What Is Changing For Ford Motor Company (NYSE:F)?


Ford Motor Company (NYSE:F) might be pushing its way out of a money market jam that commenced in the last recession as few investors offered short-term loans to company. The loans are in the type of commercial paper presented by money-market FII, which has amassed debt of $148 million in recent months. Federated stated that auto loans are usually the second top priority for customers behind mortgages, turning them attractive investments.

The details

The Federated investment is miniscule, but it indicates a prospective end to the money-market lockout on automobile manufacturers with the last recession. Investment in Ford Motor could encourage investment in Fiat Chrysler Automobiles NV (NYSE:FCAU) and General Motors Company (NYSE:GM), which have even struggled.

Commercial paper is stated a cheap form of borrowing as issuers generally boast high credit ratings and shareholders loan their funds over short periods. In May, Fitch Ratings upgraded rating of Ford to F2 from F3, placing it in the second-lowest stage of investment grade.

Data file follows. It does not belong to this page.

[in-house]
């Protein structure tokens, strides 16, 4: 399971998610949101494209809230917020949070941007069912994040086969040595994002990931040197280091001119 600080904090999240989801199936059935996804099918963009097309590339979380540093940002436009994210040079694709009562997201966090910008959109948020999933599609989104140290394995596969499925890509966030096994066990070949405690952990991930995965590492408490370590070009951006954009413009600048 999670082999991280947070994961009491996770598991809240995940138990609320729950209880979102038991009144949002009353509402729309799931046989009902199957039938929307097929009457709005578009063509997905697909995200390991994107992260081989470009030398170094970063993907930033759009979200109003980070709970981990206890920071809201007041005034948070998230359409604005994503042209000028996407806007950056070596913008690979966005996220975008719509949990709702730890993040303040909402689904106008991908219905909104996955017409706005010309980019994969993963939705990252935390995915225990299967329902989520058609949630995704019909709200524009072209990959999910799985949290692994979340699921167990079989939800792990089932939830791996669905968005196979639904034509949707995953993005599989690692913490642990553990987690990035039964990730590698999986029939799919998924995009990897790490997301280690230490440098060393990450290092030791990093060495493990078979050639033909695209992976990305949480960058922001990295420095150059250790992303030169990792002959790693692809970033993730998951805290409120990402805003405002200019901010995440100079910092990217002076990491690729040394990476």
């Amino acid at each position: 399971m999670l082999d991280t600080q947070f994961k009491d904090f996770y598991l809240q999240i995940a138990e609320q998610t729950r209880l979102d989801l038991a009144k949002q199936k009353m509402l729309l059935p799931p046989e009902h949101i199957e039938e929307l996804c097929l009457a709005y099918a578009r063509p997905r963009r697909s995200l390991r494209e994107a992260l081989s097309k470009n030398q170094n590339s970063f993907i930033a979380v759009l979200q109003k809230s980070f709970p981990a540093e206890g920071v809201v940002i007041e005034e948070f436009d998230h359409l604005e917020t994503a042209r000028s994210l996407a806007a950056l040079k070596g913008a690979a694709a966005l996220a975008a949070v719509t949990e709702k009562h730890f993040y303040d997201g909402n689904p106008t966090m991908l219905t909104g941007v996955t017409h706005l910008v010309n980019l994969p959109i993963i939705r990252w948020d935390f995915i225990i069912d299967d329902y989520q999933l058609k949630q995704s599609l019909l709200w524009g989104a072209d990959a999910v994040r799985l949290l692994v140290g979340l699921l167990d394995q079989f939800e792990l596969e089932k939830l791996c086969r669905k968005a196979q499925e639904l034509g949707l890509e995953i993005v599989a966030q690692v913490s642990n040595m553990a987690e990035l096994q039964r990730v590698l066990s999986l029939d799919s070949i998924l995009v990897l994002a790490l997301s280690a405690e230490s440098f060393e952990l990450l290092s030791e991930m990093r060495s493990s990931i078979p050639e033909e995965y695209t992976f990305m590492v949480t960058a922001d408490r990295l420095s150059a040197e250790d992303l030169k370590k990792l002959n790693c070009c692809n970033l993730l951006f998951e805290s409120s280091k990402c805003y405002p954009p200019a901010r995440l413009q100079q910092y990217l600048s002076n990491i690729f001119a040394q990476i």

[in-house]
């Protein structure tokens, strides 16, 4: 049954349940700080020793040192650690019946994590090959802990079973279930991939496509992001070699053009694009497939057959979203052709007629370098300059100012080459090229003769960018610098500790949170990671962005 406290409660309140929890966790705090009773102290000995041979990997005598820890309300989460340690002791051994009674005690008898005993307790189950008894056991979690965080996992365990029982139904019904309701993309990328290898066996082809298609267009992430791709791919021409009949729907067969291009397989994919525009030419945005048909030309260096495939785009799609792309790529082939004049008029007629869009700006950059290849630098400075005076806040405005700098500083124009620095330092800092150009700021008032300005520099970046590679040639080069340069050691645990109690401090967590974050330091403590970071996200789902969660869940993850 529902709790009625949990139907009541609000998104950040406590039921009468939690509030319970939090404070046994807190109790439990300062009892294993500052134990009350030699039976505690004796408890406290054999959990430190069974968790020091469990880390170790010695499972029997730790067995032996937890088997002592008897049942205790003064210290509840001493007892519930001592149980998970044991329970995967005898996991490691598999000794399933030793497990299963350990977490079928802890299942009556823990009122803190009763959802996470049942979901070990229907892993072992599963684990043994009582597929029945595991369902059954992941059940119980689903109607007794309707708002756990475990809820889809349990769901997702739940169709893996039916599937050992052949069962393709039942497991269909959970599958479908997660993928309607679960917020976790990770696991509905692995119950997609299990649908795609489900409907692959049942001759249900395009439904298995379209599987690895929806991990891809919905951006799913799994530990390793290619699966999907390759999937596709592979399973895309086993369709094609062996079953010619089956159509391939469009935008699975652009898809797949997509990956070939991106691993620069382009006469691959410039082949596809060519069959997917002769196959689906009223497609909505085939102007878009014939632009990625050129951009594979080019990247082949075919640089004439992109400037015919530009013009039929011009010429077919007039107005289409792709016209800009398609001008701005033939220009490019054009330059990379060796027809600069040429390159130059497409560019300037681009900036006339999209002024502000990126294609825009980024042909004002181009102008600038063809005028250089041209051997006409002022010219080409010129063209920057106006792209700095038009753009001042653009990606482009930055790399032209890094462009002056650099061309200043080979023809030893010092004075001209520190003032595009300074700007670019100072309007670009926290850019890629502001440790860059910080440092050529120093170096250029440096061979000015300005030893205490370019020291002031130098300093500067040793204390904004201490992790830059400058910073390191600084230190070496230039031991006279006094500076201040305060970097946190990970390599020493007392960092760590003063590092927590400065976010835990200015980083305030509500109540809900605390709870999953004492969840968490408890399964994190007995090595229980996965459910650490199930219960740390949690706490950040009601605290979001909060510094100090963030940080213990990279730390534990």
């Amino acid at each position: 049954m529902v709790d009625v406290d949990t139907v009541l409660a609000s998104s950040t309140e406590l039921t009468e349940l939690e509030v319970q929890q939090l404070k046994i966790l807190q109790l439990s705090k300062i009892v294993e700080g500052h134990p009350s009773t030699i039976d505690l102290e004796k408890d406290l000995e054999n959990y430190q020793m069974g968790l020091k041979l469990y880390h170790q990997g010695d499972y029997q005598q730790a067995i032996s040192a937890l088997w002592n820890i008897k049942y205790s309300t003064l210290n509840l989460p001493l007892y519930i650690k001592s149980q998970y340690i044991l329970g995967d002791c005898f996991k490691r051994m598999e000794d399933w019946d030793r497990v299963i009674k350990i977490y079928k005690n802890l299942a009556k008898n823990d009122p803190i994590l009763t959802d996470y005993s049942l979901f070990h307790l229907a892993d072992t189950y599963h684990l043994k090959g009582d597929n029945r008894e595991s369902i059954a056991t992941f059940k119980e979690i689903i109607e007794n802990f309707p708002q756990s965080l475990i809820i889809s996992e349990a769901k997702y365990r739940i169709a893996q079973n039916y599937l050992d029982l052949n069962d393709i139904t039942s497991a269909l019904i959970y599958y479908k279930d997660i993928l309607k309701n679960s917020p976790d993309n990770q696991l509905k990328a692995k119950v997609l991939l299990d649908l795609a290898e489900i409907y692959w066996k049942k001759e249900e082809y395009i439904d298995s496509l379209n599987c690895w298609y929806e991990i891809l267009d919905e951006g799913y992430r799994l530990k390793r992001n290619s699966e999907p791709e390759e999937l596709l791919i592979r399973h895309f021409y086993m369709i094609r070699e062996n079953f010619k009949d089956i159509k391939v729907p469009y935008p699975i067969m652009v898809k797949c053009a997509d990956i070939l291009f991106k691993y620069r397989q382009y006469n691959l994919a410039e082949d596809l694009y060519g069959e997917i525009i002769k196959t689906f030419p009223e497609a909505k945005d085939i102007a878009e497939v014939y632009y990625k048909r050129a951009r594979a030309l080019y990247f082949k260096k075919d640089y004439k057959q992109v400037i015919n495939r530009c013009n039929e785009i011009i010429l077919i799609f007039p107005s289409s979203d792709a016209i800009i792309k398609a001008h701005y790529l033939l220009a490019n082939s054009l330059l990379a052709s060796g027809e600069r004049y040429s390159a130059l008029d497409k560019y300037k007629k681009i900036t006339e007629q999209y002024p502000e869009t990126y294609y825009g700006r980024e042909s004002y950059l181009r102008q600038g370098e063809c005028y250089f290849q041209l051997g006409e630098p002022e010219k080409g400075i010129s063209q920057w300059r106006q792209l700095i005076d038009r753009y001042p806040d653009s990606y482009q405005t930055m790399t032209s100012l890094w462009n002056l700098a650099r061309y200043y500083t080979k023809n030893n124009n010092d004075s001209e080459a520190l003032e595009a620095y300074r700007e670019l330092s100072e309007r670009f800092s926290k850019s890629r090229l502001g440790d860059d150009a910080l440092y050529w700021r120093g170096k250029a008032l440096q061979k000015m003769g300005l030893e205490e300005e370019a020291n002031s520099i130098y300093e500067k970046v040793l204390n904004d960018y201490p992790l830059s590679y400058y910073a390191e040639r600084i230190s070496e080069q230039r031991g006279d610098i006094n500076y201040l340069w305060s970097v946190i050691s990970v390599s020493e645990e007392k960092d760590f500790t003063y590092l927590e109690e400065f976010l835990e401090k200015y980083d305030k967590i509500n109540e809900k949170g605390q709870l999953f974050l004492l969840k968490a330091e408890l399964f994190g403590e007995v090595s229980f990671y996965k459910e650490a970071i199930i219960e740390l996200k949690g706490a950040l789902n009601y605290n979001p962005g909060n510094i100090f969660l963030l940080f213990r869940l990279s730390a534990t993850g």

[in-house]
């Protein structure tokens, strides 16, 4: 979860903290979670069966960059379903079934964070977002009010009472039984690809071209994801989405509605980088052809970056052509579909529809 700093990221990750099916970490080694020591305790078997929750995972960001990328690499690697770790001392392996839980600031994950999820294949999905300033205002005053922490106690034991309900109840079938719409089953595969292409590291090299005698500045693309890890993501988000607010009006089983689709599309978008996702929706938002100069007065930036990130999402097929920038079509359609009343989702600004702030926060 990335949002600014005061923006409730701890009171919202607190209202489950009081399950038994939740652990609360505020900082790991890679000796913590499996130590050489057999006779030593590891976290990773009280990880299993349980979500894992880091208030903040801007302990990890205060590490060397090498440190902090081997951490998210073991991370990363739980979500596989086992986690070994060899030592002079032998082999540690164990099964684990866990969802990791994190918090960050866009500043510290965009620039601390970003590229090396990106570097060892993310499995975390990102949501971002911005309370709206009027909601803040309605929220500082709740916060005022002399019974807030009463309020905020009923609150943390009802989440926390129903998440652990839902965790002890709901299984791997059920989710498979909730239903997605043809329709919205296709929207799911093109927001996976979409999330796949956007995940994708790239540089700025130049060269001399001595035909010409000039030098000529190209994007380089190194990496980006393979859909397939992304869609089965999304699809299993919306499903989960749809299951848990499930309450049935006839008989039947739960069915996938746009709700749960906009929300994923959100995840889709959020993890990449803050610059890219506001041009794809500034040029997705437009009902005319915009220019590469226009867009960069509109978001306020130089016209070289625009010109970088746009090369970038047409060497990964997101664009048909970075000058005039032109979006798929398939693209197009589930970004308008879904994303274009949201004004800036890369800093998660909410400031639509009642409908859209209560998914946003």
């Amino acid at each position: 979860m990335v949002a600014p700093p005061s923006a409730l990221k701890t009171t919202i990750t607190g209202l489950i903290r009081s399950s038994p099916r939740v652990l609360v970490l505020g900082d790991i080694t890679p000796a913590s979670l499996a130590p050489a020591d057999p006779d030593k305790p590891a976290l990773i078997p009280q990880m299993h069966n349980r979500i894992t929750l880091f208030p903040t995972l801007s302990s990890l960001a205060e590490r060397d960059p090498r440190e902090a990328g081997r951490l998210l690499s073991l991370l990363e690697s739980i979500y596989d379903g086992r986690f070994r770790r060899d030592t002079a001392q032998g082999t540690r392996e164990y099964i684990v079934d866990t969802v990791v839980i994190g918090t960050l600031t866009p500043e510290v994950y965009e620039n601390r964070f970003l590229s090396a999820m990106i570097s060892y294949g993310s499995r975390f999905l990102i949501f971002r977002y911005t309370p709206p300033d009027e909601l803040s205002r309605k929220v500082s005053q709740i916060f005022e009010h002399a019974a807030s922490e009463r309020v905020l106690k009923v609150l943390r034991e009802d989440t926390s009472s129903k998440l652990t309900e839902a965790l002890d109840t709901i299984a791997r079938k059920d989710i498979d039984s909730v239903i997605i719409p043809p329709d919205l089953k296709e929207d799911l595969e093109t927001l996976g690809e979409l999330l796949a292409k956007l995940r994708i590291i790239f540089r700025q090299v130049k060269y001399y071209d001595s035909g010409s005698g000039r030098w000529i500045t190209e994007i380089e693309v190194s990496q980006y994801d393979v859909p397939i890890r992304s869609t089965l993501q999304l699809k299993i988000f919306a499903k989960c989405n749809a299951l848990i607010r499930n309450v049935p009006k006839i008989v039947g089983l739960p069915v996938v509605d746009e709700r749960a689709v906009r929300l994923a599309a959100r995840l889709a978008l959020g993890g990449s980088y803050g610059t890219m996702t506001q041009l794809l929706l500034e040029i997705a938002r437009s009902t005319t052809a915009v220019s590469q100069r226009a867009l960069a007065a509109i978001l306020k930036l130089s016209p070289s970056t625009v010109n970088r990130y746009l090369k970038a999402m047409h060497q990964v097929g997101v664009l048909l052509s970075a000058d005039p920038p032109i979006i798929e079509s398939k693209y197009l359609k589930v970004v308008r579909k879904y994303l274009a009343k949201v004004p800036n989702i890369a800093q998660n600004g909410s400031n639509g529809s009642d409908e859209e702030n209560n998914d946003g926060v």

More recently, Ford reported U.S. vehicle sales in the last month came at around 228,000, down 5.1% from the comparable month in 2016. This single digit decline came in ahead of the 9.7% projection from Kelley Blue Book. For the year, the automaker has sold around 1.3 million vehicles which marks a 3.8% drop as compared to 2016.

These numbers are largely consistent when compared with metrics of overall auto industry which witnessed a 3% drop in June and a 2% drop thus far in 2017 as against 2016 US sales figures. This drop in sales is mainly due a slump in car sales partially offset by an increase in sales of SUVs and trucks. Overall, retail was steady from the same period of 2016 while fleet sales dropped around 14%.

In the last trading session, the stock price of Ford gained around 0.26% to close the day at $11.38.